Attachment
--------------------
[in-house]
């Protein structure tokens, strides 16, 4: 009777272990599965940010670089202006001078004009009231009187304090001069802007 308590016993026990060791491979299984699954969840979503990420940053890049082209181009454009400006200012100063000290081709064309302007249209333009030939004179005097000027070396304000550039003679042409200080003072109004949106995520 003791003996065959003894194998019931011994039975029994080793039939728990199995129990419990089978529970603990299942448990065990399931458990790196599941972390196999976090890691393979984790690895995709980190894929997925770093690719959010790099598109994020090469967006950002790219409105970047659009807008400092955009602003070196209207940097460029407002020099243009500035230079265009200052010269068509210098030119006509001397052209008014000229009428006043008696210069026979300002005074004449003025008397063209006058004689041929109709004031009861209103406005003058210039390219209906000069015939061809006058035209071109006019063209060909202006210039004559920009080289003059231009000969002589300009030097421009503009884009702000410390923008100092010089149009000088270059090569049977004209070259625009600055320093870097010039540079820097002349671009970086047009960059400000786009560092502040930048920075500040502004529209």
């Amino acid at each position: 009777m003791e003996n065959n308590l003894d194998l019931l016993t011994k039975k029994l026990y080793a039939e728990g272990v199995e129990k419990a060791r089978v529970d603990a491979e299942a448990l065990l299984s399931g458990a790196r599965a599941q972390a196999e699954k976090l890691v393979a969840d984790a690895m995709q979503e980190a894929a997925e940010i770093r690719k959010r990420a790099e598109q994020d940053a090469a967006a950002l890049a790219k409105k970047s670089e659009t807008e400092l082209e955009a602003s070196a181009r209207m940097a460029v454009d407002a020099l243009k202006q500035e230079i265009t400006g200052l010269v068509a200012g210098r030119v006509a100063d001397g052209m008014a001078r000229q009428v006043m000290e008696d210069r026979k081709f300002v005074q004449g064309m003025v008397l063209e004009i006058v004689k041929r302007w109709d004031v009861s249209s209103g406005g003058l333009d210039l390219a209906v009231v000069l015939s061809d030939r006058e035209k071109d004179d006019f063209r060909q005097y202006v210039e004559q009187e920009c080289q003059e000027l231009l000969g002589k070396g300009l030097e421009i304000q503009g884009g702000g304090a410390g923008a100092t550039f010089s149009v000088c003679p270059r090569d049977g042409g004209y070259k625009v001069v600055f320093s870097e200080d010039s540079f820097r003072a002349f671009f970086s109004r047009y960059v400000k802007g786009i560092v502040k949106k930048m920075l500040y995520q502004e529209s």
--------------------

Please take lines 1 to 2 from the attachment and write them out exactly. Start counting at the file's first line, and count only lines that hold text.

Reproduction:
[in-house]
């Protein structure tokens, strides 16, 4: 009777272990599965940010670089202006001078004009009231009187304090001069802007 308590016993026990060791491979299984699954969840979503990420940053890049082209181009454009400006200012100063000290081709064309302007249209333009030939004179005097000027070396304000550039003679042409200080003072109004949106995520 003791003996065959003894194998019931011994039975029994080793039939728990199995129990419990089978529970603990299942448990065990399931458990790196599941972390196999976090890691393979984790690895995709980190894929997925770093690719959010790099598109994020090469967006950002790219409105970047659009807008400092955009602003070196209207940097460029407002020099243009500035230079265009200052010269068509210098030119006509001397052209008014000229009428006043008696210069026979300002005074004449003025008397063209006058004689041929109709004031009861209103406005003058210039390219209906000069015939061809006058035209071109006019063209060909202006210039004559920009080289003059231009000969002589300009030097421009503009884009702000410390923008100092010089149009000088270059090569049977004209070259625009600055320093870097010039540079820097002349671009970086047009960059400000786009560092502040930048920075500040502004529209």